Plus there’s this menacing fellow, Roy (J.K. Simmons), who’s been relentlessly stalking Nyles, bearing a heavy moral grudge.

As Nyles and Sarah struggle to keep their sanity in this bizarre, morally complex, often tedious situation, there’s absurdist humor, peppered with deeply philosophical observations.

“We have no other choice but to learn how to suffer existence,” Nyles tells her, as she makes one-attempt-after-another to escape.

While this 90-minute romantic comedy might have quickly come-and-gone in movie theaters, having it continuously streaming when we’re trapped at home during this pandemic, waking up and going through the same routine, day-after-day, seems to strike a familiar emotional chord.

Screenwriter Andy Siara and director Max Barbakow make their cleverly inventive, adroitly paced narrative-feature debut, which should inevitably lead to bigger and better projects in the future.

Curiously, despite its location-specific title, it was actually filmed over a 21-day period in Palmdale and Santa Clarita, California.

On the Granger Movie Gauge of 1 to 10, “Palm Springs” is a skittish 7, if you enjoy existential sci-fi.

Streaming on Amazon Prime, “Blood and Money” is a low-budget ‘survival’ thriller, set in the wintry wilderness of Northern Maine, starring Tom Berenger as an aging, alcoholic hunter who bags more than just a deer.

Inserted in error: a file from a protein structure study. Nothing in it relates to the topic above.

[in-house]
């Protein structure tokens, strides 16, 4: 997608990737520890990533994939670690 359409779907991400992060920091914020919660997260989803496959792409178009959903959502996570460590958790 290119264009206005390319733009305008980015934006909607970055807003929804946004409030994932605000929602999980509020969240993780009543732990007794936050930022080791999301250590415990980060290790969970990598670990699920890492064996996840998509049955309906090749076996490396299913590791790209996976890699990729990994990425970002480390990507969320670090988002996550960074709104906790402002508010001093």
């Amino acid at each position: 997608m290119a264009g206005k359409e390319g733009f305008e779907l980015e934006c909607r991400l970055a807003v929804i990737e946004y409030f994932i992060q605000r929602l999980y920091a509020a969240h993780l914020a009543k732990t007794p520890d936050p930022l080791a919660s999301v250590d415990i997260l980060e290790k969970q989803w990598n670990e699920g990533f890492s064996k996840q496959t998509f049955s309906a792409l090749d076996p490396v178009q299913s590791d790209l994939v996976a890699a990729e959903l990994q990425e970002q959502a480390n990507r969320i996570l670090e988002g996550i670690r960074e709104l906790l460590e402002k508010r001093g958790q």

Chain-smoking Vietnam War veteran Jim Reed (Berenger) lives in his “custom” RV, coughing up blood and washing down his meds with milk. He’s a loner with a murky past that involves estrangement from his son and the death of his daughter.

One day, while hunting a buck in the forest, Jim accidentally shoots a young woman who—he later discovers—is part of a gang that recently robbed a casino of $1.2 million.

When he realizes he dropped a cigarette butt in the snow and could be arrested for involuntary manslaughter, Jim returns to the scene of the crime, where he discovers a duffel bag filled with cash.

Impulsively, he grabs it and heads back to his RV, only to discover he’s being followed by the other four robbers who are determined to retrieve their stolen loot.

Struggling to make his way through the deep snow, Jim discovers a nearby cave, where he stashes the duffel bag. After that, it’s a cat-and-mouse game with the much-younger thieves in reckless pursuit.

Meanwhile at the local diner, Jim has befriended Debbie (Kristen Hager), a distraught waitress, who is trying to summon the courage to leave her abusive husband, George (Jimmy LeBlanc).

Originally titled “Allagash” and filmed around Oxford, Maine, it’s written and directed by John Barr, who also serves as cinematographer. Unfortunately, the characters, particularly the villains, need more fleshing out, and Barr never makes the most of his action set-ups.